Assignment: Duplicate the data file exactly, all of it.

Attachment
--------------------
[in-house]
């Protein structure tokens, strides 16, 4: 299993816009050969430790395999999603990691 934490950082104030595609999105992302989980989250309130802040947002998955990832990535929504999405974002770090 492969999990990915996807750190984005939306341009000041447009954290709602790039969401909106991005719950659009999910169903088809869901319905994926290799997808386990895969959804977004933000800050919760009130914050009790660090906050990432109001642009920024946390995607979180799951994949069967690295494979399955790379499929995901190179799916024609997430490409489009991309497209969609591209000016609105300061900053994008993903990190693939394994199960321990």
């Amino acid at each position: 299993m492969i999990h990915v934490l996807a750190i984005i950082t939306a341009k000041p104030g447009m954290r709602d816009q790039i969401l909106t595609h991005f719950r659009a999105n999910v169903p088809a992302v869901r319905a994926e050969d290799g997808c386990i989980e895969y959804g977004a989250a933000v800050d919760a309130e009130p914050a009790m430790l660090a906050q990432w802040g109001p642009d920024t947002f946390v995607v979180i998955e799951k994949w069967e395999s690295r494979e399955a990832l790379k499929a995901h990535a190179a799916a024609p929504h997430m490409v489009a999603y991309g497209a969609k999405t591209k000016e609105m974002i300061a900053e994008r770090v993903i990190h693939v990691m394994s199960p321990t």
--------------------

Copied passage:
[in-house]
């Protein structure tokens, strides 16, 4: 299993816009050969430790395999999603990691 934490950082104030595609999105992302989980989250309130802040947002998955990832990535929504999405974002770090 492969999990990915996807750190984005939306341009000041447009954290709602790039969401909106991005719950659009999910169903088809869901319905994926290799997808386990895969959804977004933000800050919760009130914050009790660090906050990432109001642009920024946390995607979180799951994949069967690295494979399955790379499929995901190179799916024609997430490409489009991309497209969609591209000016609105300061900053994008993903990190693939394994199960321990």
């Amino acid at each position: 299993m492969i999990h990915v934490l996807a750190i984005i950082t939306a341009k000041p104030g447009m954290r709602d816009q790039i969401l909106t595609h991005f719950r659009a999105n999910v169903p088809a992302v869901r319905a994926e050969d290799g997808c386990i989980e895969y959804g977004a989250a933000v800050d919760a309130e009130p914050a009790m430790l660090a906050q990432w802040g109001p642009d920024t947002f946390v995607v979180i998955e799951k994949w069967e395999s690295r494979e399955a990832l790379k499929a995901h990535a190179a799916a024609p929504h997430m490409v489009a999603y991309g497209a969609k999405t591209k000016e609105m974002i300061a900053e994008r770090v993903i990190h693939v990691m394994s199960p321990t």